Date: December 2007
Creator: Fariss, Christopher J.
Description: How does respect for human rights affect the disbursement of food aid by US foreign policymakers? Scholars analyzing foreign aid generally look at only total economic aid, military aid or a combination of both. However, for a more nuanced understanding of human rights as a determinant of foreign aid, the discrete foreign aid programs must be examined. By disentangling component-programs from total aid, this analysis demonstrates how human rights influence policymakers by allowing them to distribute food aid to human rights abusing countries. Consequently, policymakers can promote strategic objectives with food aid, while legally restricted from distributing other aid. The primary theoretical argument, which links increasing human rights abuse with increasing food aid, is supported by results from a Heckman model. This procedure models the two-stage decision-making process where foreign policymakers first, select countries for aid and then, distribute aid to those selected.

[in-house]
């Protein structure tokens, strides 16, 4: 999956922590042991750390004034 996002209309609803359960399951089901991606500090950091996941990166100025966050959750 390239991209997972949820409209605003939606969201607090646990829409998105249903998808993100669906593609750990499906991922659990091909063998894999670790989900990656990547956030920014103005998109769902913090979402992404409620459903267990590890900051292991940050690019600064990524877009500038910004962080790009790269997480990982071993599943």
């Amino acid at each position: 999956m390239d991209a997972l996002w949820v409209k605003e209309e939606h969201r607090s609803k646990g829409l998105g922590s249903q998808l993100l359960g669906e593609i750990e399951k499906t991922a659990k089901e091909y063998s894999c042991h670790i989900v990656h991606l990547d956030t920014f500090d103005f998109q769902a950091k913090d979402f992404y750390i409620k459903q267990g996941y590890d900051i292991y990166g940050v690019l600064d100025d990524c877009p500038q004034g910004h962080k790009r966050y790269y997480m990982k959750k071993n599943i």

Contributing Partner: UNT Libraries